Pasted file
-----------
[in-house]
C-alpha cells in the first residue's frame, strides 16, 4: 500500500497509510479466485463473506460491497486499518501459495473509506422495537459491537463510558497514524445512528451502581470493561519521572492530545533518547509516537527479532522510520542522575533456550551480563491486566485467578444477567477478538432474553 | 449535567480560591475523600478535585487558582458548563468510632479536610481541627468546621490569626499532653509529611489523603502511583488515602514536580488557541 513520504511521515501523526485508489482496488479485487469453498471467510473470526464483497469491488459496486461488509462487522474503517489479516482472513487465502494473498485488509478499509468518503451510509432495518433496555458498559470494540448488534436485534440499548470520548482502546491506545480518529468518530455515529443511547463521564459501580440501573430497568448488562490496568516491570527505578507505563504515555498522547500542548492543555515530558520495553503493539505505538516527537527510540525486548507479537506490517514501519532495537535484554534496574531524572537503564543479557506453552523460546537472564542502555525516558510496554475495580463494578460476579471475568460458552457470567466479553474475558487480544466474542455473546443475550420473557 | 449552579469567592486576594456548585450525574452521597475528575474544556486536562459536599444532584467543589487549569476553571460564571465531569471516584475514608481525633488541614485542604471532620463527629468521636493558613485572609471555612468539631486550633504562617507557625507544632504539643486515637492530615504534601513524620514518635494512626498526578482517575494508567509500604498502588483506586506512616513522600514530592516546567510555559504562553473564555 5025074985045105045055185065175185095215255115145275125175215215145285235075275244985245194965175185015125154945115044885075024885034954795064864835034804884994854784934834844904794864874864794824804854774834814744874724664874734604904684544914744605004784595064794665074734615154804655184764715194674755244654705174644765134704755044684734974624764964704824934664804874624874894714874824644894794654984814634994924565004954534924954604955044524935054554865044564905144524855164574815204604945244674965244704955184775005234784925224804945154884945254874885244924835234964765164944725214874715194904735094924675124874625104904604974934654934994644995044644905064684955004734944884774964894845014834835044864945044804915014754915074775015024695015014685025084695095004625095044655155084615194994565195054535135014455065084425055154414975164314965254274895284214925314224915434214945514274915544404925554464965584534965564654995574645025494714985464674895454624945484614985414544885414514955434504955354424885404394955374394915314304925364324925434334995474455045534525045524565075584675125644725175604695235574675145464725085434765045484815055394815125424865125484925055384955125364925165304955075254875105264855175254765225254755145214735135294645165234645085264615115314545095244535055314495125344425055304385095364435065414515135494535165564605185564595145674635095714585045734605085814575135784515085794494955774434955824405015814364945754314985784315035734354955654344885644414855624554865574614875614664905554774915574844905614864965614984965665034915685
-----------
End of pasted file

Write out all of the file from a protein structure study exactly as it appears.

[in-house]
C-alpha cells in the first residue's frame, strides 16, 4: 500500500497509510479466485463473506460491497486499518501459495473509506422495537459491537463510558497514524445512528451502581470493561519521572492530545533518547509516537527479532522510520542522575533456550551480563491486566485467578444477567477478538432474553 | 449535567480560591475523600478535585487558582458548563468510632479536610481541627468546621490569626499532653509529611489523603502511583488515602514536580488557541 513520504511521515501523526485508489482496488479485487469453498471467510473470526464483497469491488459496486461488509462487522474503517489479516482472513487465502494473498485488509478499509468518503451510509432495518433496555458498559470494540448488534436485534440499548470520548482502546491506545480518529468518530455515529443511547463521564459501580440501573430497568448488562490496568516491570527505578507505563504515555498522547500542548492543555515530558520495553503493539505505538516527537527510540525486548507479537506490517514501519532495537535484554534496574531524572537503564543479557506453552523460546537472564542502555525516558510496554475495580463494578460476579471475568460458552457470567466479553474475558487480544466474542455473546443475550420473557 | 449552579469567592486576594456548585450525574452521597475528575474544556486536562459536599444532584467543589487549569476553571460564571465531569471516584475514608481525633488541614485542604471532620463527629468521636493558613485572609471555612468539631486550633504562617507557625507544632504539643486515637492530615504534601513524620514518635494512626498526578482517575494508567509500604498502588483506586506512616513522600514530592516546567510555559504562553473564555 5025074985045105045055185065175185095215255115145275125175215215145285235075275244985245194965175185015125154945115044885075024885034954795064864835034804884994854784934834844904794864874864794824804854774834814744874724664874734604904684544914744605004784595064794665074734615154804655184764715194674755244654705174644765134704755044684734974624764964704824934664804874624874894714874824644894794654984814634994924565004954534924954604955044524935054554865044564905144524855164574815204604945244674965244704955184775005234784925224804945154884945254874885244924835234964765164944725214874715194904735094924675124874625104904604974934654934994644995044644905064684955004734944884774964894845014834835044864945044804915014754915074775015024695015014685025084695095004625095044655155084615194994565195054535135014455065084425055154414975164314965254274895284214925314224915434214945514274915544404925554464965584534965564654995574645025494714985464674895454624945484614985414544885414514955434504955354424885404394955374394915314304925364324925434334995474455045534525045524565075584675125644725175604695235574675145464725085434765045484815055394815125424865125484925055384955125364925165304955075254875105264855175254765225254755145214735135294645165234645085264615115314545095244535055314495125344425055304385095364435065414515135494535165564605185564595145674635095714585045734605085814575135784515085794494955774434955824405015814364945754314985784315035734354955654344885644414855624554865574614875614664905554774915574844905614864965614984965665034915685